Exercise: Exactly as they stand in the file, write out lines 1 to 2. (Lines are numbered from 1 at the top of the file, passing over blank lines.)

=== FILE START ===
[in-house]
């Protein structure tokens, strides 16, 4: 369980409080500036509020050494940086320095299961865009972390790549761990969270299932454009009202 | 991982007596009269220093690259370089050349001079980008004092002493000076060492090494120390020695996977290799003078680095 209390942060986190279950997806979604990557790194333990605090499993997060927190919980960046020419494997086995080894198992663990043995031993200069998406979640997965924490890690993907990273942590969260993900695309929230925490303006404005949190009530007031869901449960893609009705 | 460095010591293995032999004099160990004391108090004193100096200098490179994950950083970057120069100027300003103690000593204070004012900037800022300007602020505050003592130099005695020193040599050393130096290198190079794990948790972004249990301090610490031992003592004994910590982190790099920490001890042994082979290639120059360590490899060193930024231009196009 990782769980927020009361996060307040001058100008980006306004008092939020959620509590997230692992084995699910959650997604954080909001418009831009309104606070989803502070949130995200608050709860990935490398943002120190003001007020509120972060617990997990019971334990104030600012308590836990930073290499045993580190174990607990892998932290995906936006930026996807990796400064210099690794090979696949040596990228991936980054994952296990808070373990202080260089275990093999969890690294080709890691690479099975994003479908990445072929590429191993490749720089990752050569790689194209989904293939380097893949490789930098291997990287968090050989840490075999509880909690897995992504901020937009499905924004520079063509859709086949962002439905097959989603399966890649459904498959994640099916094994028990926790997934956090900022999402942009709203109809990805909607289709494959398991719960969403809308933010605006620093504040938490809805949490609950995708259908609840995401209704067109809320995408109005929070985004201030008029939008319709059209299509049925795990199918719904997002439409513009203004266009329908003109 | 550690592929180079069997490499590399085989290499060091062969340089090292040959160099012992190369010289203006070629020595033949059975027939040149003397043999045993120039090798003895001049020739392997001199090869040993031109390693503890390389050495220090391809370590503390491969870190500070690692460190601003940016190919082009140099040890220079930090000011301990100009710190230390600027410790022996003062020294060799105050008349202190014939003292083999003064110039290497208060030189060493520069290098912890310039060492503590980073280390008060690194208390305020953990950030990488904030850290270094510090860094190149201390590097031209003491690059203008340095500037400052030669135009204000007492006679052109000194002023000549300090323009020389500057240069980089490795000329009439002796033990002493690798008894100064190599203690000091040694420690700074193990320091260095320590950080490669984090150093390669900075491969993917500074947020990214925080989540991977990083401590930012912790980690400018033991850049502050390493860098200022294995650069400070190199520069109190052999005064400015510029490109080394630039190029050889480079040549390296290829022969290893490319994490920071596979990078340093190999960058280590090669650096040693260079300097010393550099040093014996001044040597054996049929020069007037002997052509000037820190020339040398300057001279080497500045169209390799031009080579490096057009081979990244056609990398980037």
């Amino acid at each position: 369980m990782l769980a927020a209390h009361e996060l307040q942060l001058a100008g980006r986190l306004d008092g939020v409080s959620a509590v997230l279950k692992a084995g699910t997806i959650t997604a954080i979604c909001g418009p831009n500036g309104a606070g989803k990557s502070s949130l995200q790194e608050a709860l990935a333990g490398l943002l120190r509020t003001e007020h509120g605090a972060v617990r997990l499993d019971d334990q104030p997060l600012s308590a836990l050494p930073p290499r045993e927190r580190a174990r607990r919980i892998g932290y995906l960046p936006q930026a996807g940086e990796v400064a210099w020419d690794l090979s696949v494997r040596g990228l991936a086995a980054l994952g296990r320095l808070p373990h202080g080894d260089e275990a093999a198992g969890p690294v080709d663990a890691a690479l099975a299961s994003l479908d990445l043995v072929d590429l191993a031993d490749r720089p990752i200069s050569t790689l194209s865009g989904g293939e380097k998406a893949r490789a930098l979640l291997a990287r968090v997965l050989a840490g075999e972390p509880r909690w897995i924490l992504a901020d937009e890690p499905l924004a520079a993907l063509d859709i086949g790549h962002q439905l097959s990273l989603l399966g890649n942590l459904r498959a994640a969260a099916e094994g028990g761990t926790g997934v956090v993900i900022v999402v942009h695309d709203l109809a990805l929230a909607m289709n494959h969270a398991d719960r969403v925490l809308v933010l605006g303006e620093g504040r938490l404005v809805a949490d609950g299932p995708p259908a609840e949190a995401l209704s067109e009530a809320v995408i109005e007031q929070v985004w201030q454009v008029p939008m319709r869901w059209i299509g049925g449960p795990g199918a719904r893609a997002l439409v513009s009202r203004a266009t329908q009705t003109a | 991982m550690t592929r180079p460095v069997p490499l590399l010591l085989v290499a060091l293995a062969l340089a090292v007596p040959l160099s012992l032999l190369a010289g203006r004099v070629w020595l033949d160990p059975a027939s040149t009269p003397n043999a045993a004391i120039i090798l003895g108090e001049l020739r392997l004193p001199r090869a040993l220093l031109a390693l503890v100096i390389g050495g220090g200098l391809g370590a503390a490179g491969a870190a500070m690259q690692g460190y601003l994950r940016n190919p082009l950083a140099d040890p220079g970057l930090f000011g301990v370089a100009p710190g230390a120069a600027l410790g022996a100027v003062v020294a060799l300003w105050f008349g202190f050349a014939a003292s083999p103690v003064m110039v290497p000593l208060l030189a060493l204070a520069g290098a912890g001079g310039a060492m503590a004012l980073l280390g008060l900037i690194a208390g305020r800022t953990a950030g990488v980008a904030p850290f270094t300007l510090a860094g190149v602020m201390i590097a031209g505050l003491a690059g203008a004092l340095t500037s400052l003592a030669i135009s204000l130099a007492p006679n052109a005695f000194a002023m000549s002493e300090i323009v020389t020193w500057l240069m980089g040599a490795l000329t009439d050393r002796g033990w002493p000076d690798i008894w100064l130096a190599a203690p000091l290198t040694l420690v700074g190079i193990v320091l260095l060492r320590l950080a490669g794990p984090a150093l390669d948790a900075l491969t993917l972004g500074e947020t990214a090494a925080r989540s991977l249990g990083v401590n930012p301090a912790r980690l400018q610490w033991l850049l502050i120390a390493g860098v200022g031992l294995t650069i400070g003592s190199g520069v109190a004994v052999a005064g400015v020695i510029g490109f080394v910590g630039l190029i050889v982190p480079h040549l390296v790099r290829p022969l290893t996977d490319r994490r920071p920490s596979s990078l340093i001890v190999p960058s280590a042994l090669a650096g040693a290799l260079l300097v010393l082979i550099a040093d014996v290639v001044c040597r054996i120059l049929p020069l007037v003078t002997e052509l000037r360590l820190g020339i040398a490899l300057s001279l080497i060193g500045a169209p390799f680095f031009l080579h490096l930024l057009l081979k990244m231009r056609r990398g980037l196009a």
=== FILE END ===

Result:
[in-house]
């Protein structure tokens, strides 16, 4: 369980409080500036509020050494940086320095299961865009972390790549761990969270299932454009009202 | 991982007596009269220093690259370089050349001079980008004092002493000076060492090494120390020695996977290799003078680095 209390942060986190279950997806979604990557790194333990605090499993997060927190919980960046020419494997086995080894198992663990043995031993200069998406979640997965924490890690993907990273942590969260993900695309929230925490303006404005949190009530007031869901449960893609009705 | 460095010591293995032999004099160990004391108090004193100096200098490179994950950083970057120069100027300003103690000593204070004012900037800022300007602020505050003592130099005695020193040599050393130096290198190079794990948790972004249990301090610490031992003592004994910590982190790099920490001890042994082979290639120059360590490899060193930024231009196009 990782769980927020009361996060307040001058100008980006306004008092939020959620509590997230692992084995699910959650997604954080909001418009831009309104606070989803502070949130995200608050709860990935490398943002120190003001007020509120972060617990997990019971334990104030600012308590836990930073290499045993580190174990607990892998932290995906936006930026996807990796400064210099690794090979696949040596990228991936980054994952296990808070373990202080260089275990093999969890690294080709890691690479099975994003479908990445072929590429191993490749720089990752050569790689194209989904293939380097893949490789930098291997990287968090050989840490075999509880909690897995992504901020937009499905924004520079063509859709086949962002439905097959989603399966890649459904498959994640099916094994028990926790997934956090900022999402942009709203109809990805909607289709494959398991719960969403809308933010605006620093504040938490809805949490609950995708259908609840995401209704067109809320995408109005929070985004201030008029939008319709059209299509049925795990199918719904997002439409513009203004266009329908003109 | 550690592929180079069997490499590399085989290499060091062969340089090292040959160099012992190369010289203006070629020595033949059975027939040149003397043999045993120039090798003895001049020739392997001199090869040993031109390693503890390389050495220090391809370590503390491969870190500070690692460190601003940016190919082009140099040890220079930090000011301990100009710190230390600027410790022996003062020294060799105050008349202190014939003292083999003064110039290497208060030189060493520069290098912890310039060492503590980073280390008060690194208390305020953990950030990488904030850290270094510090860094190149201390590097031209003491690059203008340095500037400052030669135009204000007492006679052109000194002023000549300090323009020389500057240069980089490795000329009439002796033990002493690798008894100064190599203690000091040694420690700074193990320091260095320590950080490669984090150093390669900075491969993917500074947020990214925080989540991977990083401590930012912790980690400018033991850049502050390493860098200022294995650069400070190199520069109190052999005064400015510029490109080394630039190029050889480079040549390296290829022969290893490319994490920071596979990078340093190999960058280590090669650096040693260079300097010393550099040093014996001044040597054996049929020069007037002997052509000037820190020339040398300057001279080497500045169209390799031009080579490096057009081979990244056609990398980037």